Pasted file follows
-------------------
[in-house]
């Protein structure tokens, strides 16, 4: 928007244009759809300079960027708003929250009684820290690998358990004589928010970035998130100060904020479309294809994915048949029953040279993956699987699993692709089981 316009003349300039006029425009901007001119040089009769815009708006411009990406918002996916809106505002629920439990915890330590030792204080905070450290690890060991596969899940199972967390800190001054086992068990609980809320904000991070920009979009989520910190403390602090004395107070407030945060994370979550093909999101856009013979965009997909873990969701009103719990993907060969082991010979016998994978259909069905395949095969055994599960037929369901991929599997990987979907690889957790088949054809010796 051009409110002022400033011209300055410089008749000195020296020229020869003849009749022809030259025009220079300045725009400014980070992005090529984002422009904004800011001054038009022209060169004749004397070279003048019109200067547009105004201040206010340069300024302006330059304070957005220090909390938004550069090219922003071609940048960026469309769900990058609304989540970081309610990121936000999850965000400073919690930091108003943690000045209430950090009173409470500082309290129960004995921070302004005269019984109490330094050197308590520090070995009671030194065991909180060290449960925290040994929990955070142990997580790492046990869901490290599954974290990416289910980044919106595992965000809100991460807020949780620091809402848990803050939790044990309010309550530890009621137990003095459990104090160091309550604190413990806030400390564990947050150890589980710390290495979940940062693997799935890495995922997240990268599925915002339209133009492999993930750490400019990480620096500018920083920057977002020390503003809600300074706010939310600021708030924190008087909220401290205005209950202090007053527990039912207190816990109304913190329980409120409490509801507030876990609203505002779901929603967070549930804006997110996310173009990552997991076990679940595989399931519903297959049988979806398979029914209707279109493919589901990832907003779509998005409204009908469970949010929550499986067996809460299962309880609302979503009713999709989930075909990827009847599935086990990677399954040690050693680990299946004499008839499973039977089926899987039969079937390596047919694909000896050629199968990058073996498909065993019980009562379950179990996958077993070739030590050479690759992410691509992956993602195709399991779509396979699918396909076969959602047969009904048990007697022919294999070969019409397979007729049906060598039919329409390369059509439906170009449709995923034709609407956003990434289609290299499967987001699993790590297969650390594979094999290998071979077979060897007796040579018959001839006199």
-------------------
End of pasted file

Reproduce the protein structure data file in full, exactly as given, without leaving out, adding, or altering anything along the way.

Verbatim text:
[in-house]
């Protein structure tokens, strides 16, 4: 928007244009759809300079960027708003929250009684820290690998358990004589928010970035998130100060904020479309294809994915048949029953040279993956699987699993692709089981 316009003349300039006029425009901007001119040089009769815009708006411009990406918002996916809106505002629920439990915890330590030792204080905070450290690890060991596969899940199972967390800190001054086992068990609980809320904000991070920009979009989520910190403390602090004395107070407030945060994370979550093909999101856009013979965009997909873990969701009103719990993907060969082991010979016998994978259909069905395949095969055994599960037929369901991929599997990987979907690889957790088949054809010796 051009409110002022400033011209300055410089008749000195020296020229020869003849009749022809030259025009220079300045725009400014980070992005090529984002422009904004800011001054038009022209060169004749004397070279003048019109200067547009105004201040206010340069300024302006330059304070957005220090909390938004550069090219922003071609940048960026469309769900990058609304989540970081309610990121936000999850965000400073919690930091108003943690000045209430950090009173409470500082309290129960004995921070302004005269019984109490330094050197308590520090070995009671030194065991909180060290449960925290040994929990955070142990997580790492046990869901490290599954974290990416289910980044919106595992965000809100991460807020949780620091809402848990803050939790044990309010309550530890009621137990003095459990104090160091309550604190413990806030400390564990947050150890589980710390290495979940940062693997799935890495995922997240990268599925915002339209133009492999993930750490400019990480620096500018920083920057977002020390503003809600300074706010939310600021708030924190008087909220401290205005209950202090007053527990039912207190816990109304913190329980409120409490509801507030876990609203505002779901929603967070549930804006997110996310173009990552997991076990679940595989399931519903297959049988979806398979029914209707279109493919589901990832907003779509998005409204009908469970949010929550499986067996809460299962309880609302979503009713999709989930075909990827009847599935086990990677399954040690050693680990299946004499008839499973039977089926899987039969079937390596047919694909000896050629199968990058073996498909065993019980009562379950179990996958077993070739030590050479690759992410691509992956993602195709399991779509396979699918396909076969959602047969009904048990007697022919294999070969019409397979007729049906060598039919329409390369059509439906170009449709995923034709609407956003990434289609290299499967987001699993790590297969650390594979094999290998071979077979060897007796040579018959001839006199």